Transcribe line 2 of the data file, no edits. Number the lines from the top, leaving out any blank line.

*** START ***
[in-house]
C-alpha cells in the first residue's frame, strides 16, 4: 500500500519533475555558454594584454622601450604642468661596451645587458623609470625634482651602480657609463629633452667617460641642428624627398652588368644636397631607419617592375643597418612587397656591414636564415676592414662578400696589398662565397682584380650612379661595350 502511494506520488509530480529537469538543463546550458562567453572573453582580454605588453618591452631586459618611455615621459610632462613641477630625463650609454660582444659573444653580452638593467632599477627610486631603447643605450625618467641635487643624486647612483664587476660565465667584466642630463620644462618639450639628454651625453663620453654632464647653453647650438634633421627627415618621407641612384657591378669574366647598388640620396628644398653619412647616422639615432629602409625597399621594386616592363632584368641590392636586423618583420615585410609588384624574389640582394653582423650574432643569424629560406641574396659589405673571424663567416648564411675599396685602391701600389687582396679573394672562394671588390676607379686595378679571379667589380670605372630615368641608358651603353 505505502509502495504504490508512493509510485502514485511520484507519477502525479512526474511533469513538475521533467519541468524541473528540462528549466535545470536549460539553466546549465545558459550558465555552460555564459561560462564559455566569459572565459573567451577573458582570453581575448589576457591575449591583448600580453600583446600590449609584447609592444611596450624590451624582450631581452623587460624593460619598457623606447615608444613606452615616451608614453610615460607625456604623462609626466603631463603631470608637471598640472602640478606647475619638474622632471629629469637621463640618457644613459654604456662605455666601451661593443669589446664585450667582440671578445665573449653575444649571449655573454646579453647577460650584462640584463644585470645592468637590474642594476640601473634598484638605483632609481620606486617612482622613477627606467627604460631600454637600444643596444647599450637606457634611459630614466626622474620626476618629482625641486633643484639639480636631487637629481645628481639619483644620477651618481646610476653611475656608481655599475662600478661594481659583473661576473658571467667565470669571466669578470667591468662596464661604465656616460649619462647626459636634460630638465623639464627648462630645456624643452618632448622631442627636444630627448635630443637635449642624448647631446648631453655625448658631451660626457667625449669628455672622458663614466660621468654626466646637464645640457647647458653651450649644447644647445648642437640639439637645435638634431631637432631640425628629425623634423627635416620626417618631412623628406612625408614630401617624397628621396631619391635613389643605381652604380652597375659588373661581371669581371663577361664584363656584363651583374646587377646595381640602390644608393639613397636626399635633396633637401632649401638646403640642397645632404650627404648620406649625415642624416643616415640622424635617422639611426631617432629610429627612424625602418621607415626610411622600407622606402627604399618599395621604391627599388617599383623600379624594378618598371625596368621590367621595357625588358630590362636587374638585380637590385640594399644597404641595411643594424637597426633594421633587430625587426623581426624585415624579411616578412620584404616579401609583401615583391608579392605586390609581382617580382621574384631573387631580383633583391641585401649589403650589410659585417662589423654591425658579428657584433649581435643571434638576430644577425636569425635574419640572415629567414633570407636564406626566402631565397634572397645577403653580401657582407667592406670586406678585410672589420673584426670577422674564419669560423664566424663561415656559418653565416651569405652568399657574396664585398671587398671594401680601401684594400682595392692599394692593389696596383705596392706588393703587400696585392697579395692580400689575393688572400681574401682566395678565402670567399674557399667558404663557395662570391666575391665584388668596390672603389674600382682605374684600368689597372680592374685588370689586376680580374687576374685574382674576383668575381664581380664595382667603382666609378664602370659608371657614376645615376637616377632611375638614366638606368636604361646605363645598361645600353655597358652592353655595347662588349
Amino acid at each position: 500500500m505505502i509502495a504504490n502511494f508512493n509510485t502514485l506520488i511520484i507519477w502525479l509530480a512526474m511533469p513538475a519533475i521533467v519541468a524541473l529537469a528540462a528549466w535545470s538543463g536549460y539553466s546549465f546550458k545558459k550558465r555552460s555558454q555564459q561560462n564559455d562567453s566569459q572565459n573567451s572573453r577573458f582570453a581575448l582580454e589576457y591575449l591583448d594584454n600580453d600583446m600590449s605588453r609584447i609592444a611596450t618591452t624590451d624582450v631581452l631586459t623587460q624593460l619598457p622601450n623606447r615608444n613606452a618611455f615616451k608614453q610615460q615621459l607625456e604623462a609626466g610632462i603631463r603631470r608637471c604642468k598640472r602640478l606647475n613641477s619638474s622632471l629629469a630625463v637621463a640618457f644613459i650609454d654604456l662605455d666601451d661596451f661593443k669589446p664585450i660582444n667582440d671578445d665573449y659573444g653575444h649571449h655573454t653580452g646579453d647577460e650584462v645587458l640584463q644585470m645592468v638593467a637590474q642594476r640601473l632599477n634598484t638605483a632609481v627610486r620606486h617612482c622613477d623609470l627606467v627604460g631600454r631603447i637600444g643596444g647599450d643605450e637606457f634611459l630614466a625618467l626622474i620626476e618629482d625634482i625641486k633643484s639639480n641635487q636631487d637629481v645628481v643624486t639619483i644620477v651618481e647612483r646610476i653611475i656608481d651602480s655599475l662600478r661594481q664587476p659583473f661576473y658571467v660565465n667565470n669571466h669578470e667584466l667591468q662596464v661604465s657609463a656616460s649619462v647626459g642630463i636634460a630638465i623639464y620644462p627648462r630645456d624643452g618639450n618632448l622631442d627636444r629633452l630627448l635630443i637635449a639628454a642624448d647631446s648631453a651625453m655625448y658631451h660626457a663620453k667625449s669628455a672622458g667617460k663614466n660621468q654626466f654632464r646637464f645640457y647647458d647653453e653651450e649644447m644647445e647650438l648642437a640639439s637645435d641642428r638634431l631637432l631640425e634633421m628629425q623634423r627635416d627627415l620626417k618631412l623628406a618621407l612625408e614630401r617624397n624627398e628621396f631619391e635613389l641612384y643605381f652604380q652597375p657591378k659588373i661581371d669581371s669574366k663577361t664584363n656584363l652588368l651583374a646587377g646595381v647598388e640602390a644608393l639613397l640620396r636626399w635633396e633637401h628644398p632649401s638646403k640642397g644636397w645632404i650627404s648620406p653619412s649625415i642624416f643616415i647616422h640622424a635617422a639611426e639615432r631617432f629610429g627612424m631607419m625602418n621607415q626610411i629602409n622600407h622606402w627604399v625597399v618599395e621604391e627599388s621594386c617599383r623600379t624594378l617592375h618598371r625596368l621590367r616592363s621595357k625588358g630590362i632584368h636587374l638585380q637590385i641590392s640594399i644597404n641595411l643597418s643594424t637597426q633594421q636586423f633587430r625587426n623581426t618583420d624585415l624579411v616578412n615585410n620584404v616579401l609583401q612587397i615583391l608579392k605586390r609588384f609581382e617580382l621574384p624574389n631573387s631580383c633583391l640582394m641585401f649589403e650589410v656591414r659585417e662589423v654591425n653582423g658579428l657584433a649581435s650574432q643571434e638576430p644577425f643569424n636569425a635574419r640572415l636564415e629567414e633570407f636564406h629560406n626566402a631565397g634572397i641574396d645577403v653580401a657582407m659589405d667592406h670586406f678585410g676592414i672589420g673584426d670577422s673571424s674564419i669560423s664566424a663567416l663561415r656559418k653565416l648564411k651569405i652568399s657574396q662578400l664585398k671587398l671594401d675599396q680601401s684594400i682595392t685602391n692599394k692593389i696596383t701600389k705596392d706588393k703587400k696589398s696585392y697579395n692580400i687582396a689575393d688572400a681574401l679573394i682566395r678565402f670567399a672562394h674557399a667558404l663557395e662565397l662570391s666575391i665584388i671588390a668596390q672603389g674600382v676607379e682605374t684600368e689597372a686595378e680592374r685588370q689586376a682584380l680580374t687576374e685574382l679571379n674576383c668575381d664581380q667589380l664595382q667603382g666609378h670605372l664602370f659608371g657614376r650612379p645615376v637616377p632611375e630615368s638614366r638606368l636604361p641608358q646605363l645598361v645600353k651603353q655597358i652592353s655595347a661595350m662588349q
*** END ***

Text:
C-alpha cells in the first residue's frame, strides 16, 4: 500500500519533475555558454594584454622601450604642468661596451645587458623609470625634482651602480657609463629633452667617460641642428624627398652588368644636397631607419617592375643597418612587397656591414636564415676592414662578400696589398662565397682584380650612379661595350 502511494506520488509530480529537469538543463546550458562567453572573453582580454605588453618591452631586459618611455615621459610632462613641477630625463650609454660582444659573444653580452638593467632599477627610486631603447643605450625618467641635487643624486647612483664587476660565465667584466642630463620644462618639450639628454651625453663620453654632464647653453647650438634633421627627415618621407641612384657591378669574366647598388640620396628644398653619412647616422639615432629602409625597399621594386616592363632584368641590392636586423618583420615585410609588384624574389640582394653582423650574432643569424629560406641574396659589405673571424663567416648564411675599396685602391701600389687582396679573394672562394671588390676607379686595378679571379667589380670605372630615368641608358651603353 505505502509502495504504490508512493509510485502514485511520484507519477502525479512526474511533469513538475521533467519541468524541473528540462528549466535545470536549460539553466546549465545558459550558465555552460555564459561560462564559455566569459572565459573567451577573458582570453581575448589576457591575449591583448600580453600583446600590449609584447609592444611596450624590451624582450631581452623587460624593460619598457623606447615608444613606452615616451608614453610615460607625456604623462609626466603631463603631470608637471598640472602640478606647475619638474622632471629629469637621463640618457644613459654604456662605455666601451661593443669589446664585450667582440671578445665573449653575444649571449655573454646579453647577460650584462640584463644585470645592468637590474642594476640601473634598484638605483632609481620606486617612482622613477627606467627604460631600454637600444643596444647599450637606457634611459630614466626622474620626476618629482625641486633643484639639480636631487637629481645628481639619483644620477651618481646610476653611475656608481655599475662600478661594481659583473661576473658571467667565470669571466669578470667591468662596464661604465656616460649619462647626459636634460630638465623639464627648462630645456624643452618632448622631442627636444630627448635630443637635449642624448647631446648631453655625448658631451660626457667625449669628455672622458663614466660621468654626466646637464645640457647647458653651450649644447644647445648642437640639439637645435638634431631637432631640425628629425623634423627635416620626417618631412623628406612625408614630401617624397628621396631619391635613389643605381652604380652597375659588373661581371669581371663577361664584363656584363651583374646587377646595381640602390644608393639613397636626399635633396633637401632649401638646403640642397645632404650627404648620406649625415642624416643616415640622424635617422639611426631617432629610429627612424625602418621607415626610411622600407622606402627604399618599395621604391627599388617599383623600379624594378618598371625596368621590367621595357625588358630590362636587374638585380637590385640594399644597404641595411643594424637597426633594421633587430625587426623581426624585415624579411616578412620584404616579401609583401615583391608579392605586390609581382617580382621574384631573387631580383633583391641585401649589403650589410659585417662589423654591425658579428657584433649581435643571434638576430644577425636569425635574419640572415629567414633570407636564406626566402631565397634572397645577403653580401657582407667592406670586406678585410672589420673584426670577422674564419669560423664566424663561415656559418653565416651569405652568399657574396664585398671587398671594401680601401684594400682595392692599394692593389696596383705596392706588393703587400696585392697579395692580400689575393688572400681574401682566395678565402670567399674557399667558404663557395662570391666575391665584388668596390672603389674600382682605374684600368689597372680592374685588370689586376680580374687576374685574382674576383668575381664581380664595382667603382666609378664602370659608371657614376645615376637616377632611375638614366638606368636604361646605363645598361645600353655597358652592353655595347662588349